|England v Ireland one-day international series|
|Venue: Ageas Bowl, Southampton Dates: 30 July, 1 August, 4 August (all 14:00 BST)|
|Coverage: Ball-by-ball Test Match Special commentary on BBC Radio 5 Live Sports Extra, BBC Radio 4 LW, BBC Radio Ulster MW, BBC Sounds, and BBC Sport website & app with live text commentary & in-play highlights (UK only)|
|TV highlights: 1st ODI on BBC Two (23:35 BST); 2nd ODI on BBC One (22:50, not Wales); 3rd ODI on BBC Two (23:30); all on BBC iPlayer|
Coach Graham Ford says Ireland's last two games with England provide hope of an upset in their one-day international series which starts on Thursday.
Ford saw his team, which has not played international cricket since January, hold the upper hand in a Test and ODI last year before England prevailed.
"We've shown in the ODI at Malahide and the Test at Lord's that we can gave England a fright," he said.
"I believe we can win - this is a potential banana skin for them."
All three games in this ODI series are being played at the bio-secure Ageas Bowl in Southampton, where Ireland have been training,
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Ireland reduced the soon-to-be world champions to 101-6, chasing 199 to win, in the one-day game in May but England secured a four-wicket win.
There was another scare for England in the first Test between the teams two months later - skittled out in the first innings for 85 leaving Ireland needing 182 for a famous victory.
Yet again the Irish let the chance slip as they were bowled out for just 38, but at least in both games they had the English on the back foot.
Ireland will hope it is a case of third time lucky as they aim to add to their sole win in 10 ODI meetings with England when play gets under way in Thursday's opener behind closed doors in the bio-secure Ageas Bowl.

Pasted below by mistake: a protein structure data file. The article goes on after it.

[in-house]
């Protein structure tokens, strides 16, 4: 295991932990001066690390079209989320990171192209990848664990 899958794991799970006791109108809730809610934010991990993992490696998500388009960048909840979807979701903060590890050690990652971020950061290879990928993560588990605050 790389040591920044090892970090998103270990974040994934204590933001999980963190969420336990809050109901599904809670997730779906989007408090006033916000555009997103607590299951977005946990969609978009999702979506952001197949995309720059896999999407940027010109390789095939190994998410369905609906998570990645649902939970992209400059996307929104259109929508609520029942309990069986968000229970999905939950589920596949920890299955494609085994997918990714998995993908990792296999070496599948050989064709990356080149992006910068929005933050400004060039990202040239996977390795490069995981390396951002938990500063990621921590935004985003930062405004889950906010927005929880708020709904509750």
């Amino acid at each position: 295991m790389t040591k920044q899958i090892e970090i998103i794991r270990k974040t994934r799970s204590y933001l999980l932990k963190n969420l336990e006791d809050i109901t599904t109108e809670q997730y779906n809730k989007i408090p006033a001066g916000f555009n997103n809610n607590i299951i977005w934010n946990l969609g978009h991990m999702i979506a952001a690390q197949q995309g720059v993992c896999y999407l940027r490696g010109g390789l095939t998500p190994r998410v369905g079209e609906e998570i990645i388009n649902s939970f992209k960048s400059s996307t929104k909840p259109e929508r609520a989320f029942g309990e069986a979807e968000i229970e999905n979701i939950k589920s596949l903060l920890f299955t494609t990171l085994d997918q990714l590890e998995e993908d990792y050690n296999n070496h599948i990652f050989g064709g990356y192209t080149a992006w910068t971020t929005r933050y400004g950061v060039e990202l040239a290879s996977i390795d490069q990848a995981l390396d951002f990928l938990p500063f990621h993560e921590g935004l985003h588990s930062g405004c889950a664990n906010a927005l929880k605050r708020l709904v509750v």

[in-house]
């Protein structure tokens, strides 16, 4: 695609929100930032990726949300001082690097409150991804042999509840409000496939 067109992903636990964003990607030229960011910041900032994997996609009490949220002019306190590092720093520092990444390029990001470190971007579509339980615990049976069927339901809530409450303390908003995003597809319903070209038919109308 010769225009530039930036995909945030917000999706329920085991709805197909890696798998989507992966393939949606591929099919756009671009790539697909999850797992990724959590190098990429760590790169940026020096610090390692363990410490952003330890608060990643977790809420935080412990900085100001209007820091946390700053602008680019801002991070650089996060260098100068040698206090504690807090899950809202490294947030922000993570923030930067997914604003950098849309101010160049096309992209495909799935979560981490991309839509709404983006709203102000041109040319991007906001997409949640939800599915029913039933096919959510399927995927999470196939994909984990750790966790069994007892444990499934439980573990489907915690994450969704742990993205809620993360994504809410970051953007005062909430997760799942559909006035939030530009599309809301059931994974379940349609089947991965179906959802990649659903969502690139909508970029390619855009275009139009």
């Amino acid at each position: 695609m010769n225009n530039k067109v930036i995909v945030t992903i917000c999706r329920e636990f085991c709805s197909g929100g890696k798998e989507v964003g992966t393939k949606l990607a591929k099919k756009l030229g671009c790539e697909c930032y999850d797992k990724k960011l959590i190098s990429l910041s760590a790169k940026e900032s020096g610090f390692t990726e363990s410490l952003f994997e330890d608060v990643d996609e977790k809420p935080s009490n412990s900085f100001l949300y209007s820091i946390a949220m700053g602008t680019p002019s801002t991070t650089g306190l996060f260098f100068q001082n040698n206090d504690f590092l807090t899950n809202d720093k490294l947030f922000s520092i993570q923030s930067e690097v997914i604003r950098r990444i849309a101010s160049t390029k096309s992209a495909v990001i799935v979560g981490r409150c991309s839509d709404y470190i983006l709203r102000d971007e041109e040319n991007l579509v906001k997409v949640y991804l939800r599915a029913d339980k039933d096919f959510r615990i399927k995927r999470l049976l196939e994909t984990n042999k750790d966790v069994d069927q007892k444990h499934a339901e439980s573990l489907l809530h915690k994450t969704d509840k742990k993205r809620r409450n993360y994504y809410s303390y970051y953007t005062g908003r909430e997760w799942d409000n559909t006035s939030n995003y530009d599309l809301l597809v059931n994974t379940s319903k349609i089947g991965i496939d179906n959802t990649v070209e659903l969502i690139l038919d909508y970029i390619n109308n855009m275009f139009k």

And they facing a team shorn of many of its World Cup heroes - Joe Root, Ben Stokes and Jofra Archer among those on Test duty.
'We must get the basics right in order to compete - they would take a lot of flak if they lose and they have the pressure on them," added Ford.
"Not having a crowd is definitely not a disadvantage for us and it may calm the nerves of the younger players in. It's not strange for us to play with not many people in attendance but for England it could be an issue.
"Yes, there's a bit of rustiness but everyone is highly motivated and energised - there's a lot of positivity in the squad and I'm pleased overall.
"There's a family feel in this Ireland team and that that goes a long way to making you competitive."
This series is a lifeline for Ireland, with the postponement of the Men's Twenty20 World Cup meaning the three day-night matches represent their only remaining international fixtures in 2020.
Financial restraints faced by Cricket Ireland had already resulted in matches being called off before the Covid-19 pandemic left the Southampton matches as the sole surviving series.
Former South Africa and Sri Lanka coach Ford did not disguise his concern when asked if the scant fixture programme would hamper the development of the Irish team.
"Without doubt - I felt we were making good progress before the lockdown and the tour of the West Indies in January showed that," he said.
"We were looking forward to a full season of fixtures so it's a blow to our progress. It's a setback for us and it's a restart now."
|22 July||Practice match|
|26 July||England Lions (warm-up match)|
|30 July||England (1st ODI, Southampton,14:00 BST)|
|1 August||England (2nd ODI, Southampton,14:00)|
|4 August||England (3rd ODI, Southampton,14:00)|